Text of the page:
South Korean director Bong Joon-Ho celebrates with his trophy after he won the Palme d'Or for the film "Parasite (Gisaengchung)" on Saturday. Photo: Alberto PIZZOLI / AFP
Bong Joon-ho, 49, best known for daring arthouse hits including “Okja” and “Snowpiercer”, won for a satire which critics said powerfully tapped into the tensions caused by the widening gap between rich and poor around the world.
Accepting the prize from French movie legend Catherine Deneuve, Bong said winning at Cannes had been a lifelong dream.
“I was a little boy who was crazy about cinema since I was 12 years old,” Bong said, hoisting the palm-frond statuette in the air.
“Parasite” is the second Asian film in a row to triumph at the world's biggest film festival. It tapped into similar themes explored by last year's winner, “Shoplifters” by Hirokazu Kore-eda about a family of small-time crooks, which shone a light on Japan's hidden poor.
Despite some of his strongest reviews in years, Quentin Tarantino failed to win anything for “Once Upon a Time… in Hollywood”, which brought together two of Tinseltown's most dashing leading men, Brad Pitt and Leonardo DiCaprio, for the first time.
The first black woman to compete for Cannes' top prize, Mati Diop, was runner-up for “Atlantics”, a chilling ghost story about Senegalese migrants dying at sea.
Antonio Banderas got the best actor award for Pedro Almodovar's “Pain and Glory”, a loosely autobiographical picture based on the director's colourful life. An emotional Banderas said it was the first major prize of his 40-year career.
“I respect him, I admire him, I love him, he's my mentor and he's given me so much,” he said of Almodovar, who cast the actor in eight films and helped make him a global box office draw.
“This award has to be dedicated to him,” he added.
'Dark and difficult times'
Belgium's Dardenne brothers, two-time winners of the Palme d'Or, clinched the best director gong for “Young Ahmed” about a teenage boy who falls under the influence of an Islamist hate preacher.
Jean-Pierre Dardenne said the movie offered an ultimately optimistic vision “in these dark and difficult times with identitarian populism on the rise”.
Britain's Emily Beecham won best actress for “Little Joe”, a feminist sci-fi thriller by Austrian director Jessica Hausner about the mysterious powers of a bio-engineered plant.
The third-place jury prize was shared by the gritty French police drama “Les Miserables” and Brazil's “Nighthawk”, a darkly satirical Western seen as a searing indictment of life under the country's far-right President Jair Bolsonaro.
Best screenplay went to France's Celine Sciamma, one of four women in competition, for “Portrait of a Woman on Fire”, a lushly subversive lesbian love story set in the 18th century.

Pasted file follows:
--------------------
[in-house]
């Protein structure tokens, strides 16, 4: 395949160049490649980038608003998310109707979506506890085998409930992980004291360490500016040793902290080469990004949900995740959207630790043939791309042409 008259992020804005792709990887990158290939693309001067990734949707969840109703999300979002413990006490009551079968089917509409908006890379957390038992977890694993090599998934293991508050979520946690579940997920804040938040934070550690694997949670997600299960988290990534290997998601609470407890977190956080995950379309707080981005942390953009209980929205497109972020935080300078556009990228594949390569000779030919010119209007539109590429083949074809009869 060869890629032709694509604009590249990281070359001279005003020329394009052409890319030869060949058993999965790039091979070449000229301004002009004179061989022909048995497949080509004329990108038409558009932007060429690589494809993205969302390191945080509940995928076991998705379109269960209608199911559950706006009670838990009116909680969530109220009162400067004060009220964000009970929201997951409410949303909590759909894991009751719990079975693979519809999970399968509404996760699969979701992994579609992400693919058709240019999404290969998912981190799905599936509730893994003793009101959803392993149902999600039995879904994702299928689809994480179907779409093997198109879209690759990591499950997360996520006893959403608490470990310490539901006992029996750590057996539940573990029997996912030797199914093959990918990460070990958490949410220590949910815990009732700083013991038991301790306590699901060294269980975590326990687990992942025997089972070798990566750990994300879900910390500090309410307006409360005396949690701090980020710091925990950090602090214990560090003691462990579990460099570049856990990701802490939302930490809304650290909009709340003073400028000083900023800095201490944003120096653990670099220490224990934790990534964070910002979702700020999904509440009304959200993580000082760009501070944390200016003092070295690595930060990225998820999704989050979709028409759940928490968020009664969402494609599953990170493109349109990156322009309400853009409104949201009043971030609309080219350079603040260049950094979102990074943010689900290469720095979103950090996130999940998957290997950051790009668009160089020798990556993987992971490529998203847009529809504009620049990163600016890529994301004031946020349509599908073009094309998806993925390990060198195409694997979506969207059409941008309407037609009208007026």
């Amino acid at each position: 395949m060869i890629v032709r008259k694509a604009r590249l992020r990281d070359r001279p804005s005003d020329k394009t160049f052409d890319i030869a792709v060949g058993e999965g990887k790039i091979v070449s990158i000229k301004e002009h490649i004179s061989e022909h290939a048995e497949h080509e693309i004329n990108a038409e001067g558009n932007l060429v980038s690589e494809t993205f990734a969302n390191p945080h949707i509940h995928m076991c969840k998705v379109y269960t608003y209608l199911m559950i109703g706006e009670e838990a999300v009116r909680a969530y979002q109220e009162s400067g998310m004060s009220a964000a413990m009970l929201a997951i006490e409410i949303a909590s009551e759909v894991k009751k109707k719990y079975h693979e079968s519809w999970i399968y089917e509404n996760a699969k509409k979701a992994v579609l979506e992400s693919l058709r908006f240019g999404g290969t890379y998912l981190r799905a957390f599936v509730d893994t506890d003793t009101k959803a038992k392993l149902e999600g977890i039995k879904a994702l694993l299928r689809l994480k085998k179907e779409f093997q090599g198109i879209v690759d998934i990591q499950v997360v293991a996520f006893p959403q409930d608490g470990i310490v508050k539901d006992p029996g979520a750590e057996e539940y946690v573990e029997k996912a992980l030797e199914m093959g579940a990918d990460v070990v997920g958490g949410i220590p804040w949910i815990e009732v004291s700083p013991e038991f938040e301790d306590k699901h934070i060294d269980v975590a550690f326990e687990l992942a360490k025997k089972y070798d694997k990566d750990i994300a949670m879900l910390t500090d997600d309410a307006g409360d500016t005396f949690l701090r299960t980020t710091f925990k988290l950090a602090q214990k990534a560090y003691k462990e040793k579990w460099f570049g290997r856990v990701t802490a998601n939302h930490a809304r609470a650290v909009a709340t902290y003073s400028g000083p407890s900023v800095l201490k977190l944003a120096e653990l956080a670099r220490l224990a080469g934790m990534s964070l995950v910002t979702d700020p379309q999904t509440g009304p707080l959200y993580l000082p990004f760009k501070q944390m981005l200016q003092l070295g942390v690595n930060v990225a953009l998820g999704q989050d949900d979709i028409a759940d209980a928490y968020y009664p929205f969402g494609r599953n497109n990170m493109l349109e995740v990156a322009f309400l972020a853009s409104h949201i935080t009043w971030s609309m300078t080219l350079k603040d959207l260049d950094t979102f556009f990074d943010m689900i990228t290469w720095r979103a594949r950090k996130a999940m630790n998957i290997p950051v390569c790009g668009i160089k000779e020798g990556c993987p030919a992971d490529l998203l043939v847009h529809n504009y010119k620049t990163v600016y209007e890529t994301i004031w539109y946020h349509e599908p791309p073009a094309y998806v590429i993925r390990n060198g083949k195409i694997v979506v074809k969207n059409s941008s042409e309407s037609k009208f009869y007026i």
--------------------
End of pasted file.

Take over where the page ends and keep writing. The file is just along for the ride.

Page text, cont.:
Many critics loved Tarantino's rollicking odyssey through the Los Angeles of 1969 in the period leading up to the Manson family murders, particularly Pitt's performance as a hoary stuntman. However the director — who won the Palme d'Or 25 years ago for “Pulp Fiction” — collected the Palm Dog prize Friday for Cannes' best canine performance, joking, “At least I do not go home empty-handed”.
The Camera d'Or for best first feature film went to Guatemala's Cesar Diaz for “Our Mothers”, a drama about those “disappeared” during the country's brutal civil war.
The jury gave a special mention to Palestinian film-maker Elia Suleiman's “It Must Be Heaven” about the experiences of an exile who goes on a meandering odyssey from his hometown of Nazareth to the streets of Paris and New York.
This year's jury president, Oscar-winning Mexican director Alejandro Gonzalez Inarritu of “Birdman” and “The Revenant” fame, said they selected films among the 21 contenders that tapped into the zeitgeist of a fraught era.
“These artists are visionaries who are… expressing those worries and frustrations, those nightmares,” he said. “Cinema now has the urgency of social consciousness expressed by people around the world.”
'Devastating electric shock'
“Parasite” tells the story of a young man living in a squalid apartment with his family who is struggling in Seoul's gig economy. Without formal qualifications, he charms his way into a job with a wealthy family, tutoring their precocious daughter in English.
Soon the tutor's parents and sister also manage to insinuate themselves into the household of the blithely privileged clan living in a luxury home high above the flood plain.
Variety critic Jessica Kiang called the film “roaringly furious”.
“'Parasite' is a tick fat with the bitter blood of class rage,” she said.
US movie website Indiewire called it a “brilliant and devastating electric shock of economic anxiety” and a “compassionate parable about how society can only be as strong as its most vulnerable people.”
By AFP's Deborah Cole